“We have made progress,” says Ms Hadi, “but there is still some way to go.

“It is still hard for some people to think that having a disability is not in some way a deficit rather than a difference.”

Today, the former Jane Walker Hospital grounds are privately owned.

And yet the poor state of the iron crosses, originally funded by The Hospital League of Friends, has triggered an unexpected revival of interest in the hospital and its patients, and a rekindling of friendships among former staff.

“We’ve all been getting back in touch,” says Mr Weston. “Some of the staff back then were just boys and girls and now we’re grandparents – and they are still as lovely as they were back then.”

Mr Milbank met his wife and fellow nurse Vyndia at the hospital

John Milbank was one of the first male members of nursing staff when he was hired in 1972 as a nursing assistant. He was still working there when it shut in 1991.

“There was something very special about this place,” says Mr Milbank, who met his wife and fellow nurse Vyndia there.

“The patients needed a great deal of care, but one of the things that always struck me was how patients often cared for those who needed more support than they did.

“I found that profound.”

“They were wonderful days,” says former nursing assistant Shirley Mansfield

Like Mr Milbank, Shirley Mansfield met her husband-to-be, the nursing officer John Mansfield, at the Jane Walker Hospital.

Mrs Mansfield, a nursing assistant, said: “It was lovely, it was a community all of its own and we loved the residents.

“They were wonderful days.”

Steven Free, whose wife was a nurse at Jane Walker, often visits Nayland Cemetery to pay respects to his mother, whose grave is in a plot beyond the small iron crosses.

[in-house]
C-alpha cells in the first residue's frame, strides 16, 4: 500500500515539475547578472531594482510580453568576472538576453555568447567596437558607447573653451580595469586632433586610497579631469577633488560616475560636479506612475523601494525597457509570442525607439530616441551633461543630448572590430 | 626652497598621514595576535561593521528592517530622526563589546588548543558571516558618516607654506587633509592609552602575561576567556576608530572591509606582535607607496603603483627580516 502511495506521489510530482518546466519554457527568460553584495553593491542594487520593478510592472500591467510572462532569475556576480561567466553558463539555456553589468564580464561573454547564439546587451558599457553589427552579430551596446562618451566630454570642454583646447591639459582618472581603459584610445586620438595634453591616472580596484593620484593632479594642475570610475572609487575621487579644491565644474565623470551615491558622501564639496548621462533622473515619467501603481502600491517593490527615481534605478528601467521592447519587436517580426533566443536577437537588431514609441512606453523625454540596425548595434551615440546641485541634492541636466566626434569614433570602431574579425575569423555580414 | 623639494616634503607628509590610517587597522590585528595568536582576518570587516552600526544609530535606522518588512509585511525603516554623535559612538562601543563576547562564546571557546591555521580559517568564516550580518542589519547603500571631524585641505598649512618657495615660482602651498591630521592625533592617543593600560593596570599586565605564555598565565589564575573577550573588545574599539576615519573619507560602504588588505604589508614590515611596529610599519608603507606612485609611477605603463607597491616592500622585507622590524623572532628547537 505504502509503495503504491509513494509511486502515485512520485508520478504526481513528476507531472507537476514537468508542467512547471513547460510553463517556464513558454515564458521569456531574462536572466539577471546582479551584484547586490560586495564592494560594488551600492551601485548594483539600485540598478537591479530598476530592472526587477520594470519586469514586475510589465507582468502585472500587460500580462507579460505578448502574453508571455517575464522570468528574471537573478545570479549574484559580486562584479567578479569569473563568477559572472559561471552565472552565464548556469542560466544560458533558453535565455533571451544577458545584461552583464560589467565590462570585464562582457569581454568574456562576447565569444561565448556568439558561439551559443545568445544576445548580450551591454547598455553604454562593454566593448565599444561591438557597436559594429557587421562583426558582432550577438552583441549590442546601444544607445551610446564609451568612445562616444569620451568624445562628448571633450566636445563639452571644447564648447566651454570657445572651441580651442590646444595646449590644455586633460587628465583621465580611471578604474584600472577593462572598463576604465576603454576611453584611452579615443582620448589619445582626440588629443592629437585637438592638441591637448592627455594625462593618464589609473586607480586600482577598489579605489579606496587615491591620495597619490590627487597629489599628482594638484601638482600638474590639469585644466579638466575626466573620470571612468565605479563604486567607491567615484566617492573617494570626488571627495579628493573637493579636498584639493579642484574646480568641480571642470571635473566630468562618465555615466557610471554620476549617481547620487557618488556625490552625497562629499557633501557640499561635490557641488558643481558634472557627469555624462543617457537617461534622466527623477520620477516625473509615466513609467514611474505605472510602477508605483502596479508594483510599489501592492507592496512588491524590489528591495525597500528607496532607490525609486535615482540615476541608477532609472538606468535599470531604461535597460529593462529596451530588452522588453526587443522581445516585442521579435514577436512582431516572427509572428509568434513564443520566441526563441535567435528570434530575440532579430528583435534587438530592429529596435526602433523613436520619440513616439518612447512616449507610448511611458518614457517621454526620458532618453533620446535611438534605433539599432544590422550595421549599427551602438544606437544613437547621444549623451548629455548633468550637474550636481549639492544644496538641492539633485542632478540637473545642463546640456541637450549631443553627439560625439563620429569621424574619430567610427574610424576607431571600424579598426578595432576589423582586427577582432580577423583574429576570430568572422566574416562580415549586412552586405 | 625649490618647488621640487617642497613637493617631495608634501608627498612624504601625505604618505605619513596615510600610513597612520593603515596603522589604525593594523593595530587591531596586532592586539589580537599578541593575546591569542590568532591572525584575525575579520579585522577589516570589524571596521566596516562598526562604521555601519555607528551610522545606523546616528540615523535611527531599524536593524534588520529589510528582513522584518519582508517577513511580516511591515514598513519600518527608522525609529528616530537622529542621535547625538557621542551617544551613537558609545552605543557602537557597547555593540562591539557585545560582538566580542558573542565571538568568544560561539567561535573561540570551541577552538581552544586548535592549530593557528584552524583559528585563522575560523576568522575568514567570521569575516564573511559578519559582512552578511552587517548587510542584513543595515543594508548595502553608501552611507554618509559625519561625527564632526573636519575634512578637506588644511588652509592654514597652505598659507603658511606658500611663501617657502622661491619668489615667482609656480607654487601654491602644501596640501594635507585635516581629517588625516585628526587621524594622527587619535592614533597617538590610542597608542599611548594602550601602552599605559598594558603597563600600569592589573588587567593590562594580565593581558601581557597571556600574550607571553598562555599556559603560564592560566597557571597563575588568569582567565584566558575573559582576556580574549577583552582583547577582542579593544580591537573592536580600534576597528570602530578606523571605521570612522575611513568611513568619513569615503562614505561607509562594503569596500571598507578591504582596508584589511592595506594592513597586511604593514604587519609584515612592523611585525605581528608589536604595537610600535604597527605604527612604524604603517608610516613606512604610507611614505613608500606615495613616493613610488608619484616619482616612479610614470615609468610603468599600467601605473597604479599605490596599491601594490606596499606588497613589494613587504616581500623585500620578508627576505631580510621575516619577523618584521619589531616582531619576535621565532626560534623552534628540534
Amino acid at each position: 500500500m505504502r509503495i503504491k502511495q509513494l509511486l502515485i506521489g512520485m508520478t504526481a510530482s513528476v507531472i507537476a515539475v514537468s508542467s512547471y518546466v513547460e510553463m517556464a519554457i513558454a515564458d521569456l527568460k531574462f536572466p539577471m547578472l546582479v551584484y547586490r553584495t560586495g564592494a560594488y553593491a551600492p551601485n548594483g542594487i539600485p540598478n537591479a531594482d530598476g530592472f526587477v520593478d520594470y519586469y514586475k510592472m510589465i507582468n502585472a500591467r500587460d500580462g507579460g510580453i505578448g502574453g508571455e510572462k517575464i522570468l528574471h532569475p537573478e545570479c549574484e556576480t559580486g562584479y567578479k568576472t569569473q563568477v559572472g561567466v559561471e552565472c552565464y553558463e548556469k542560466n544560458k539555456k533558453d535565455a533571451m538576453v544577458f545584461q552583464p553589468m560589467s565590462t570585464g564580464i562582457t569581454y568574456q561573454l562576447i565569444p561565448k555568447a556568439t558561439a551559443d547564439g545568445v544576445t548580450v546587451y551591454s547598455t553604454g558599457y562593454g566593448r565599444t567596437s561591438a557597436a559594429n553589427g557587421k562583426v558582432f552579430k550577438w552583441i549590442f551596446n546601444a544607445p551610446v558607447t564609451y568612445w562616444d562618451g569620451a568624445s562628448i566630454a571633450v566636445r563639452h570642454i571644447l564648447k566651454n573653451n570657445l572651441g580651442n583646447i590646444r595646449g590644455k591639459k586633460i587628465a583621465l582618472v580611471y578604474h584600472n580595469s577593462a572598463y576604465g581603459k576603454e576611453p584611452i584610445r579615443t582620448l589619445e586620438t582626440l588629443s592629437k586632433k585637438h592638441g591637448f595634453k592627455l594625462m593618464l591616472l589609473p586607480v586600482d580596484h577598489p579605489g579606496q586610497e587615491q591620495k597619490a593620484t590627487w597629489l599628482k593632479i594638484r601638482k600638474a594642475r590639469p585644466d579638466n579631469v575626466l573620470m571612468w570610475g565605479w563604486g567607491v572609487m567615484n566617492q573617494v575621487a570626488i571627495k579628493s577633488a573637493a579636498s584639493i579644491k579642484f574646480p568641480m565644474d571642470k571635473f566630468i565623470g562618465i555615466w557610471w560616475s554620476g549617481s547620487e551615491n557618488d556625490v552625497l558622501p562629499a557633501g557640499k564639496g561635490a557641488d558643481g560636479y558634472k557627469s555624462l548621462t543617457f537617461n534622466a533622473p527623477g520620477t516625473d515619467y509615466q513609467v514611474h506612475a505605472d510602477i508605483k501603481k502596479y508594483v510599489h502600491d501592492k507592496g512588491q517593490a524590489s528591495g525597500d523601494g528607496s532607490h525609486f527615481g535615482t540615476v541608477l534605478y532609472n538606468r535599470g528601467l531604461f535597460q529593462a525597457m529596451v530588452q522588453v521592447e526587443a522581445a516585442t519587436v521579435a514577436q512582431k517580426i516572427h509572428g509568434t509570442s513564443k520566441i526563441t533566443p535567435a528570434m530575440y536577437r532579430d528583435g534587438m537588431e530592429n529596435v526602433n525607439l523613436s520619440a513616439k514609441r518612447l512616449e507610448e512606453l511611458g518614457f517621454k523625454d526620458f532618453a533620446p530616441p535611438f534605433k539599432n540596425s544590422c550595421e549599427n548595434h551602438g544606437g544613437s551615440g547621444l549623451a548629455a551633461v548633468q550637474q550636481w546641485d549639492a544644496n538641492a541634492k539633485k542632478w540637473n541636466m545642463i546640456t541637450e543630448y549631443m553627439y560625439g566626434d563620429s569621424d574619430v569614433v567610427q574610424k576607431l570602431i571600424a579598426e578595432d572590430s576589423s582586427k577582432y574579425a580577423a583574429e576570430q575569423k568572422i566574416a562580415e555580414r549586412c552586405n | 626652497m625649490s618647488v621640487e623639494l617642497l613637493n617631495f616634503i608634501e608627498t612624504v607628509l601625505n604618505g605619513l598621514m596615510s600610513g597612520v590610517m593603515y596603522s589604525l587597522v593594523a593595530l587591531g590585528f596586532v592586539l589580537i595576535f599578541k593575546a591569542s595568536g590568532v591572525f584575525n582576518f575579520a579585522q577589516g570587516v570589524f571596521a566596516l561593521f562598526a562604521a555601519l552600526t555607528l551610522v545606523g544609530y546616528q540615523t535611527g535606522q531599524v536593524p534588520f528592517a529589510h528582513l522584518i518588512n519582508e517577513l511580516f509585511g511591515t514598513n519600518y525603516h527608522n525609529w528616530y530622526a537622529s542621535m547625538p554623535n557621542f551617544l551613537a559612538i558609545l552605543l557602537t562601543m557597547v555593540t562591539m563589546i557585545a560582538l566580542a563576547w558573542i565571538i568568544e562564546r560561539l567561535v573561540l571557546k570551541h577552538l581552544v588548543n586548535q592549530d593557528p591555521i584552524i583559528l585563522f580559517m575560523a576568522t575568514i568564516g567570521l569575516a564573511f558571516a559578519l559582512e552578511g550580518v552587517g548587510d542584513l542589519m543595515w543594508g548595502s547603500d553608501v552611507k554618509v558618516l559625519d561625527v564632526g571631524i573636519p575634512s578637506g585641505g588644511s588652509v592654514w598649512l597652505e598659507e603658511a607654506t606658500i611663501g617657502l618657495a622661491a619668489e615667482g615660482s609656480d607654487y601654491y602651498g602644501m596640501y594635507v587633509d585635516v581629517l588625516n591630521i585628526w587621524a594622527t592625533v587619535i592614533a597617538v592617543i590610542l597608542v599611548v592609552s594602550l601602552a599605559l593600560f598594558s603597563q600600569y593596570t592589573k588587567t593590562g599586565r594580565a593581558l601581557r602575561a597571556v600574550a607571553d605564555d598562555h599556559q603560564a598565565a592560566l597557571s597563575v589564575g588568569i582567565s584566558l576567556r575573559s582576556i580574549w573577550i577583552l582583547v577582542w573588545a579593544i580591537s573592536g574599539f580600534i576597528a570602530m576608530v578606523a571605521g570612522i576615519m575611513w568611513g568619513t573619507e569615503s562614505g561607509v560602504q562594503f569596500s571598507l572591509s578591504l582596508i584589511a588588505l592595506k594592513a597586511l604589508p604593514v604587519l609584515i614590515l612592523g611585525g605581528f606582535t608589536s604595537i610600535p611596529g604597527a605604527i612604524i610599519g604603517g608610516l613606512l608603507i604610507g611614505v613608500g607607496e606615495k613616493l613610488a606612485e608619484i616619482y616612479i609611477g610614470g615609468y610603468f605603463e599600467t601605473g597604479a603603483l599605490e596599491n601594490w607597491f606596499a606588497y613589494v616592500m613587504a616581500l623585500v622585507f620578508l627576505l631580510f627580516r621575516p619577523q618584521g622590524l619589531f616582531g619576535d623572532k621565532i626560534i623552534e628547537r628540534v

“I noticed the crosses were in a pretty dire state.

“A lot of the names you can’t see any more,” he says. “I’ve walked past them many times and just thought, ‘How sad is that?'”

He decided to write a poem about the crosses which, with the help of his friend and fellow musician Steve Macbeth, was turned into a song called My Iron Cross.

“I thought we could highlight this by putting this out there and it has got a warm reception,” Mr Free says.

Steven Free penned a poem about the crosses, which was later turned into a song called My Iron Cross

Since the song’s release, an appeal has been launched towards some form of permanent memorial to the Jane Walker residents, buried in Nayland and in the nearby village of Wiston.

More than £2,000 has already been raised.

Those involved are still debating exactly how those buried there would be best remembered.

crosses detail

While some are keen to see the crosses repaired, others are not so sure.

“I like the fact the crosses are a bit battered and bruised,” says Mr Weston, adding their condition reflected the experiences some of the residents had in their lives.

“We need recognition of their names and the fact that they were here and were loved – at the moment they are just anonymous crosses.”

This piece was first by the BBC on 5 August, 2023